Another piece of advice that is always valid, but worth focussing on for hybrid events: gather feedback, iterate and correct course. Hybrid events require a lot of preparation, but this should not mean you are now bound to a definitive schedule that will never change.
Every group and interaction is different. Learning how to ensure your specific hybrid event is successful will require adaptation to the unique context at hand. What works for a virtual audience is different for those at the in-person event, and so too might it be different during a hybrid event. As such, it pays to listen and create space for feedback.
Involve participants from the beginning in shaping your hybrid strategies (see below for more on how to do this) and schedule regular moments for feedback. For longer events, this could be at the end of each day. For shorter workshops, don’t wait for the last moment: ask for feedback about mid-way, ideally just before a break, so you can start making some changes right afterward.
Time for feedback on the process should not take long: use a poll and get some insight in 5 minutes.
You might want to ask questions such as:
- Which cohort are you in (online, in-person…)? [multiple choice]
- How connected do you feel to your cohort (the other people participating in the same mode as you)? [quantitative, e.g. on a scale 1-5]
- How connected/aligned do you feel with respect to the other cohort(s)?
- How easy/hard is it for you to contribute to discussions?
- What are the facilitators doing that is working well to make this hybrid event a success? [open question]
- What could we do to make the experience even better?
Collecting feedback in this way is serving more functions than one. First of all, you are gathering information that can help you and your facilitation team improve as the event goes on, shaping it based on your specific group’s needs. Secondly, you are modeling flexibility and willingness to adapt and change, two values that are likely needed in any organization or group you might be working with, all the more so if they are experimenting with virtual and hybrid events.
At the same time, you are raising the participants’ awareness of the process, even just by the simple act of reminding them that different cohorts in your hybrid event might have different needs and experiences. This in itself makes it more likely for attendees to collaborate in making it easier for everyone to be included and contribute.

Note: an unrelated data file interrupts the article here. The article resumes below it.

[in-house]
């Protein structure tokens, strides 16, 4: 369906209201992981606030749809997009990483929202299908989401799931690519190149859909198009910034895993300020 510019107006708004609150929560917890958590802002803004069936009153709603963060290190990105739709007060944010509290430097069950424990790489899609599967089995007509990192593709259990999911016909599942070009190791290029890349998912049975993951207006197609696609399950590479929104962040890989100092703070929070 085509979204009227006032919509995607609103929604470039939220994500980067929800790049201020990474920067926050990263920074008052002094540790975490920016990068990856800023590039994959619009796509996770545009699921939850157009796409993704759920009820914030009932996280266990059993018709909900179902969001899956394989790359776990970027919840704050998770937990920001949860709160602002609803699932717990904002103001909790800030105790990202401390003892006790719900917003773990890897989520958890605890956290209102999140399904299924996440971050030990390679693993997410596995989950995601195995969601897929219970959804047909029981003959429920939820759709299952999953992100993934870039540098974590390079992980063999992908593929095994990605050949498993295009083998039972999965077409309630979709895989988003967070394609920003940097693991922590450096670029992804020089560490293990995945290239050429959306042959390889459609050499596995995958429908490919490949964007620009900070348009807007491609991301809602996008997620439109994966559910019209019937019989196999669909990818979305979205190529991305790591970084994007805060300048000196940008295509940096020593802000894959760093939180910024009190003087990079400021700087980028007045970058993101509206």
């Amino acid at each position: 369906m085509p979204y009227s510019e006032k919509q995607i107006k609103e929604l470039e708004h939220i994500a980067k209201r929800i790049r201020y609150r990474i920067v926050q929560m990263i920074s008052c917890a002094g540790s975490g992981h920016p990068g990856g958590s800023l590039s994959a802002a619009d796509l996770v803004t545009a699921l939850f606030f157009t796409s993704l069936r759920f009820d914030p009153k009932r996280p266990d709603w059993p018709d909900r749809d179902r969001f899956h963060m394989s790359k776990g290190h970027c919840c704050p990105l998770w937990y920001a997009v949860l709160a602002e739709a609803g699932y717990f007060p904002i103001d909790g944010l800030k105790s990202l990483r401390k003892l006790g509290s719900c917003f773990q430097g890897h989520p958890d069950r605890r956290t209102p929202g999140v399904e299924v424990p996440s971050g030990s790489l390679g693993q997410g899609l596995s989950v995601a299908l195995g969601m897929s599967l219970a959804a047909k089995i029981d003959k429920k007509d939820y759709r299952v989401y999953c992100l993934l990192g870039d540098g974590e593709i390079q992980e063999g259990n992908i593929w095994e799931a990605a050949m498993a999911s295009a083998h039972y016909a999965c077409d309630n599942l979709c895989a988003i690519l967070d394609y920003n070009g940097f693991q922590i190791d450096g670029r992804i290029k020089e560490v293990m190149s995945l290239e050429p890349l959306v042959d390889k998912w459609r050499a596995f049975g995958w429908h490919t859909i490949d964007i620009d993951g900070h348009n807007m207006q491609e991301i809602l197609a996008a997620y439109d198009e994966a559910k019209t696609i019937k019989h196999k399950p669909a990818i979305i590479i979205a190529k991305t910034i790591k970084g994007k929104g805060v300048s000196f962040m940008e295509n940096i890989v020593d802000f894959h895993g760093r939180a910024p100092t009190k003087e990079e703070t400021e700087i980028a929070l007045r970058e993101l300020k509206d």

Remember that this feedback is invaluable for future events. Be sure to share this with the hybrid event organizer, the rest of the team and potentially the attendees too!
In this section we will cover a range of practicalities you’ll need to keep in mind while designing, setting up and running hybrid events. The first part is a deep dive into strategies to support inclusion of different groups. This is arguably the number one challenge of a hybrid event: in this section, we find out why, and list some strategies as well as four practical tools you can use to make sure inclusion is fully supported, wherever your participants may be!
Next, we touch upon the intricacies of tech setups. As virtual event platforms and tech solutions change all the time, so rather than recommend specific solutions, we will be pointing out what you need to watch out for and keep in mind when facilitating a successful hybrid event.
The third essential matter to consider is your prep work: besides designing carefully and mapping participants, you’ll need to figure out how you will communicate instructions in different ways to both virtual and in-person attendees.
As facilitators, we are already wearing various hats, and hybrid event facilitation will add some new ones to your collection. In this section, we use roles as a way of framing how to best set up a hosting team, and who will do what.
The fifth and final matter to consider is how to run different types of activities: plenaries, small-group, individual, as well as specific activities, to bridge the different cohorts. This section is packed with practical tips to get every part of your program fine-tuned and hybrid-proof!
Ready to dive in and learn what it takes to run a successful hybrid event? Let’s start by looking at thorny matters of power dynamics and how to bridge those differences.
In any gathering of human beings, there is bound to be a lot of diversity, and some imbalance of power. This is the case for in-person events and it remains true for hybrid events too.
As facilitator, part of your role is to make the invisible dynamics intelligible to all participants. Offering new vocabulary and words to express what is going on in terms of power dynamics allows the group to reframe them as cultural artifacts: elements that can be interacted with, evaluated and, if needed, changed.
Let’s consider some key points concerning possible power imbalances specific to the hybrid environment, and what we, as facilitators, can do about them.
Here are three typical cases of how the hybrid setting can exacerbate pre-existing power imbalances or create new ones. The next time you join or lead a hybrid event, see if you can spot these as they happen!
- In-person attendees may have a stronger say – Participants who meet in person will have all the benefits of sharing space and are likely to tend to create a niche culture for themselves, based on the simple fact that they will read one another’s body language and subtle cues. As facilitators, we should raise each group’s awareness of cohorts joining from other locations and not fall into the trap of allowing the in-person group to prevail over virtual attendees.
- The largest group, wherever it is, may dominate – There certainly is power in numbers, and the largest group of attendees, whatever their position, may hold greater sway over the entire hybrid event. Pay extra attention to the minority and make sure those voices are heard, perhaps by inviting them in, as you would with any quiet participant (“We haven’t heard from the folks over in Sydney in a while.. I’d like to just check in if there is anything you’d like to add…?”).